However, before the top-floor executive office of our mind close while we lay in bed at night, if we thank everyone for their collective efforts before turning out the light, we get an diverse army of cells eager to clock in the next day and work to the best of their abilities. By thanking our body for it's incomprehensible undertakings, we can gain more complete control over our body/lives and insure each unit inside "Me" thinks in terms of "We". This way, the whole system works together more enthusiastically for the greater good.

How's that sound?



Me with Dr. Jill. The way she treated everyone she met was like that of a loving aunt. Eager to hug everyone who wanted to talk to her, and painstakingly authentic. I'd emailed her before to ask some advice on a Public Education campaign for Brain Injury but only had corresponded only with her assistant. I heard back from her personally today: "Hi Gavin, it was great meeting you yesterday. I think anything you can do to help educate the public is a positive thing [...] I am cheering you on from afar! -Jill". Click to enlarge the photo.

Wow.

In case you missed her TED talk, here it is for your viewing pleasure:




1 comment:

Lola said...

I don't understand these HTML tags, so bear with me if my comment ends up looking sloppy.

Anyhow, in light of your mention of both Darwin and Adam Smith in such close succession, I thought you might be interested in the following quotation that I came across in a book called "Darwin's Darwin" by Depew and Weber:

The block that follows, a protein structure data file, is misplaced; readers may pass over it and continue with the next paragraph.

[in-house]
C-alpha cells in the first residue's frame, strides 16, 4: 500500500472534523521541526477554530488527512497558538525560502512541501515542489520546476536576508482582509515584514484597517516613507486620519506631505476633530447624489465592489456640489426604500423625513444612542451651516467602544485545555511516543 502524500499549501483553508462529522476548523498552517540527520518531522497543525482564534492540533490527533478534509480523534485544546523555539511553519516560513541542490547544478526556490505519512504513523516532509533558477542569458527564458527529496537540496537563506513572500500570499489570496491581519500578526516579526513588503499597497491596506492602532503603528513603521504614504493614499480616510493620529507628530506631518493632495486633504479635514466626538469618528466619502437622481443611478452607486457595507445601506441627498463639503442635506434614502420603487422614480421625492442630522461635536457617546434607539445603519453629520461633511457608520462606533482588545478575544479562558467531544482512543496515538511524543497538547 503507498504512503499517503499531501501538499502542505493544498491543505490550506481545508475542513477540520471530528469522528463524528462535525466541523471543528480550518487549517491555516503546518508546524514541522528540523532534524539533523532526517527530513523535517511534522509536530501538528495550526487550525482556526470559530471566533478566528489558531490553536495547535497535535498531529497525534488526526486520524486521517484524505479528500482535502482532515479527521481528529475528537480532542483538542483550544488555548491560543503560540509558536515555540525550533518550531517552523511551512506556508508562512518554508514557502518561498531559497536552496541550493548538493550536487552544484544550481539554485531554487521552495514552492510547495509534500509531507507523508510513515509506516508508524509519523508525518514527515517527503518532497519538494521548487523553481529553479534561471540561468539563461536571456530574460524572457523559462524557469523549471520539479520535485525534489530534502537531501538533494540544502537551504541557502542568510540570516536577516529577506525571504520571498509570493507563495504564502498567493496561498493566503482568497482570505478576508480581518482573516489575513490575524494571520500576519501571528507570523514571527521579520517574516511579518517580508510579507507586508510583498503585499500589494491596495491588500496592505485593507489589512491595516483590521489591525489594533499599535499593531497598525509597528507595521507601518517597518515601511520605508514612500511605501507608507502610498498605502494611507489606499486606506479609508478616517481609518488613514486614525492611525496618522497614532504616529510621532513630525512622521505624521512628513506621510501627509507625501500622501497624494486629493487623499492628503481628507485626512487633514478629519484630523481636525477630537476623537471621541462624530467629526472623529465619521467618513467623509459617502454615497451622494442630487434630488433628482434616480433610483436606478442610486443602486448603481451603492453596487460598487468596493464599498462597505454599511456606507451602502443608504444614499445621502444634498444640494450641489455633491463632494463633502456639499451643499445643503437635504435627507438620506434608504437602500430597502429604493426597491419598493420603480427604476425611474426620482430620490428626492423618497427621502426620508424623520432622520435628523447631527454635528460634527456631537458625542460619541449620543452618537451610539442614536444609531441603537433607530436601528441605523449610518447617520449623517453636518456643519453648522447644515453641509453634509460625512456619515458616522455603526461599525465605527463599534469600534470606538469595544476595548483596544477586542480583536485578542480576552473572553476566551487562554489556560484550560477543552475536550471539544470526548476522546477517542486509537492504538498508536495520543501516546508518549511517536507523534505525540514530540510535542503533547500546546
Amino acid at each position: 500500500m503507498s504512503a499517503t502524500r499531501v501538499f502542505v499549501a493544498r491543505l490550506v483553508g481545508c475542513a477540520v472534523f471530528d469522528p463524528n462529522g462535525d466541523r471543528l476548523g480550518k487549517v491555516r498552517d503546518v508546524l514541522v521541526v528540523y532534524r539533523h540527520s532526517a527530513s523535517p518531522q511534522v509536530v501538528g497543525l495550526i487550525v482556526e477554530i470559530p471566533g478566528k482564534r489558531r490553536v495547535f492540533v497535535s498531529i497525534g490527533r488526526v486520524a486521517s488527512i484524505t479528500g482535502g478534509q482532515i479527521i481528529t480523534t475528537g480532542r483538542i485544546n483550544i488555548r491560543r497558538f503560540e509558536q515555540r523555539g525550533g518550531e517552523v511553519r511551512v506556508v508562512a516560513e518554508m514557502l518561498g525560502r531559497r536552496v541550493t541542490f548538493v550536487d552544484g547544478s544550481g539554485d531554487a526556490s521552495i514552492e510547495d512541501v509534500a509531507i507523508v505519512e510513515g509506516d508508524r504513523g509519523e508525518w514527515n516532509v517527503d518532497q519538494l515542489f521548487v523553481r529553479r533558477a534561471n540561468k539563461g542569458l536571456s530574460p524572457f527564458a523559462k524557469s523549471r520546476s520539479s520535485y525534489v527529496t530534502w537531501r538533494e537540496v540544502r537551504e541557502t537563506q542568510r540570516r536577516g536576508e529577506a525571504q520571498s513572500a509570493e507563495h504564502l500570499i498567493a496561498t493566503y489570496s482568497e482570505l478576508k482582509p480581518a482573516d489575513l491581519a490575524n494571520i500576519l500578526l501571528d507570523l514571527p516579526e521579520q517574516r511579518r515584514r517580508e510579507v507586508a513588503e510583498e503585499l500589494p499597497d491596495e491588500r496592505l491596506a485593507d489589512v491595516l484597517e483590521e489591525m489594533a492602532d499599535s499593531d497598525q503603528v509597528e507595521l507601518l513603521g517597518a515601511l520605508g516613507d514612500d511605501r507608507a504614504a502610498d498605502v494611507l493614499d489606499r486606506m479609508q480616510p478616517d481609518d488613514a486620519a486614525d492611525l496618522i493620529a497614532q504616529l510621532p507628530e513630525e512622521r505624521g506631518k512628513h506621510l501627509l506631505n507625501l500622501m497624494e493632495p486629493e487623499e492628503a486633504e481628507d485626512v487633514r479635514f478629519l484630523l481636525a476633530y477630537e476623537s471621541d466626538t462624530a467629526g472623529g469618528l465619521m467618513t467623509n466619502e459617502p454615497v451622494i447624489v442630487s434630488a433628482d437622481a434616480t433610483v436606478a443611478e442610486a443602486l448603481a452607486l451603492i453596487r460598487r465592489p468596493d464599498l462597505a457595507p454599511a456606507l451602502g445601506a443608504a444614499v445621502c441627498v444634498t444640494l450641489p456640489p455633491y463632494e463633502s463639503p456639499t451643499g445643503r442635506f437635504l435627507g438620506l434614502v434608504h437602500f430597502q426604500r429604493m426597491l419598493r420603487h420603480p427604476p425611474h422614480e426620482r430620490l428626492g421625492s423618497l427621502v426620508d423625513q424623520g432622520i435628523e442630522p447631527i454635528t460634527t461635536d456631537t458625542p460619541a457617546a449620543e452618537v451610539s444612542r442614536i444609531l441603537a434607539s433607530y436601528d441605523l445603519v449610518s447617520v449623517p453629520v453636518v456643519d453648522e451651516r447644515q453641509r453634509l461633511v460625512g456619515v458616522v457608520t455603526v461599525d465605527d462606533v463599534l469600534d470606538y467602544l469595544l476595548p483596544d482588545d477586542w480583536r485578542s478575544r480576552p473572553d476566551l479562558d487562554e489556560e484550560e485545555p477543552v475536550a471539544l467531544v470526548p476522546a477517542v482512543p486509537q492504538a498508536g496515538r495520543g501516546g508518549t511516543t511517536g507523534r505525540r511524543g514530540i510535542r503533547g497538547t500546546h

"Darwin saw few difficulties in integrating his developmental view of generation with his Newtonian picture of ecological dynamics, in part because he tended to view variation and natural selection, operating over time, as a unitary process that embraces not only the selective downstroke of the variation-retention cycle but the upstroke, the production of variation, as well. Darwin's conception of a cycle suggests one way in which he retained the Newtonian imagination of Hutton, Lyell, and Adam Smith. Just as an economy, or Lyell's earth, is a machine that runs on its own, like a heat engine, Darwin's world is a machine for producing and then selecting variations."

Hence, biology becomes isomorphic to economy. How certain are we of our Darwinism? Do we only stand behind him because he's the best combatant to creationism? If we lived in Marxist society, would our view of organisms be more organic than mechanic, or at least less based on a division of labor? How much of it is just in the ether?